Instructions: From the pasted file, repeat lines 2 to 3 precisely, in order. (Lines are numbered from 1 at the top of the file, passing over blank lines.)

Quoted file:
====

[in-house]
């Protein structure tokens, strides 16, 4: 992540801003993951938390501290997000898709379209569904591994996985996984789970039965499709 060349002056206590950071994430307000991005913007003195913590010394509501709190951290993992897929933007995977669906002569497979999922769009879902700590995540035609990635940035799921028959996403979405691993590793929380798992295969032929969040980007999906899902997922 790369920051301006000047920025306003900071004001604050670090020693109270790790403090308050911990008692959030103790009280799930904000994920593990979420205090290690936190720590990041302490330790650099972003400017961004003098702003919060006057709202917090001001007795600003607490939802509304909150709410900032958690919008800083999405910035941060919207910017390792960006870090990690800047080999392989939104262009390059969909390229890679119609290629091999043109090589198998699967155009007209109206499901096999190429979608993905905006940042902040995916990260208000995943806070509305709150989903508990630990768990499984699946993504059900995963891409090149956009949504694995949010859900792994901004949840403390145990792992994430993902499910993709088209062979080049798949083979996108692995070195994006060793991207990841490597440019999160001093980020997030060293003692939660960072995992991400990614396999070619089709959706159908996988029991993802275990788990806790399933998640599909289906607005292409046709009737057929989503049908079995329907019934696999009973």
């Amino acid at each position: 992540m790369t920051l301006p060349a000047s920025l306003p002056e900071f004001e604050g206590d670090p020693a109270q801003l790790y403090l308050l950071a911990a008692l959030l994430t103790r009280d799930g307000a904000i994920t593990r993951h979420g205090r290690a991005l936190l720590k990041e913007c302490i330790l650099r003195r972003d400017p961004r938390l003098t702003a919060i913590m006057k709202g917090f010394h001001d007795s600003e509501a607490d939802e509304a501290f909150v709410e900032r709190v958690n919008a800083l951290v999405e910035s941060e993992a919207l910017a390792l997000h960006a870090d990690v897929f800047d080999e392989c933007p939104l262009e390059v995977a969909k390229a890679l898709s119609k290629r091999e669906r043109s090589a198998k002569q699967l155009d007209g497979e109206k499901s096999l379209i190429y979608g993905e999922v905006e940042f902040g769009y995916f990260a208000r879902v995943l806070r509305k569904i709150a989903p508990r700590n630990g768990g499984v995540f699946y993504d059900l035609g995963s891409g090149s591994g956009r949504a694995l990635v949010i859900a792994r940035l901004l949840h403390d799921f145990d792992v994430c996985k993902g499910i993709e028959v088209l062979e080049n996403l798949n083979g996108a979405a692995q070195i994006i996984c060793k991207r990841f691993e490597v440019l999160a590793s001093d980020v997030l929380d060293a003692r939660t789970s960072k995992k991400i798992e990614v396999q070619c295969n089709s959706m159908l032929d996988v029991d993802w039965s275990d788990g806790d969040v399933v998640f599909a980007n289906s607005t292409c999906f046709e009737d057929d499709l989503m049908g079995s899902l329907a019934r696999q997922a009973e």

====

């Protein structure tokens, strides 16, 4: 992540801003993951938390501290997000898709379209569904591994996985996984789970039965499709 060349002056206590950071994430307000991005913007003195913590010394509501709190951290993992897929933007995977669906002569497979999922769009879902700590995540035609990635940035799921028959996403979405691993590793929380798992295969032929969040980007999906899902997922 790369920051301006000047920025306003900071004001604050670090020693109270790790403090308050911990008692959030103790009280799930904000994920593990979420205090290690936190720590990041302490330790650099972003400017961004003098702003919060006057709202917090001001007795600003607490939802509304909150709410900032958690919008800083999405910035941060919207910017390792960006870090990690800047080999392989939104262009390059969909390229890679119609290629091999043109090589198998699967155009007209109206499901096999190429979608993905905006940042902040995916990260208000995943806070509305709150989903508990630990768990499984699946993504059900995963891409090149956009949504694995949010859900792994901004949840403390145990792992994430993902499910993709088209062979080049798949083979996108692995070195994006060793991207990841490597440019999160001093980020997030060293003692939660960072995992991400990614396999070619089709959706159908996988029991993802275990788990806790399933998640599909289906607005292409046709009737057929989503049908079995329907019934696999009973």
């Amino acid at each position: 992540m790369t920051l301006p060349a000047s920025l306003p002056e900071f004001e604050g206590d670090p020693a109270q801003l790790y403090l308050l950071a911990a008692l959030l994430t103790r009280d799930g307000a904000i994920t593990r993951h979420g205090r290690a991005l936190l720590k990041e913007c302490i330790l650099r003195r972003d400017p961004r938390l003098t702003a919060i913590m006057k709202g917090f010394h001001d007795s600003e509501a607490d939802e509304a501290f909150v709410e900032r709190v958690n919008a800083l951290v999405e910035s941060e993992a919207l910017a390792l997000h960006a870090d990690v897929f800047d080999e392989c933007p939104l262009e390059v995977a969909k390229a890679l898709s119609k290629r091999e669906r043109s090589a198998k002569q699967l155009d007209g497979e109206k499901s096999l379209i190429y979608g993905e999922v905006e940042f902040g769009y995916f990260a208000r879902v995943l806070r509305k569904i709150a989903p508990r700590n630990g768990g499984v995540f699946y993504d059900l035609g995963s891409g090149s591994g956009r949504a694995l990635v949010i859900a792994r940035l901004l949840h403390d799921f145990d792992v994430c996985k993902g499910i993709e028959v088209l062979e080049n996403l798949n083979g996108a979405a692995q070195i994006i996984c060793k991207r990841f691993e490597v440019l999160a590793s001093d980020v997030l929380d060293a003692r939660t789970s960072k995992k991400i798992e990614v396999q070619c295969n089709s959706m159908l032929d996988v029991d993802w039965s275990d788990g806790d969040v399933v998640f599909a980007n289906s607005t292409c999906f046709e009737d057929d499709l989503m049908g079995s899902l329907a019934r696999q997922a009973e």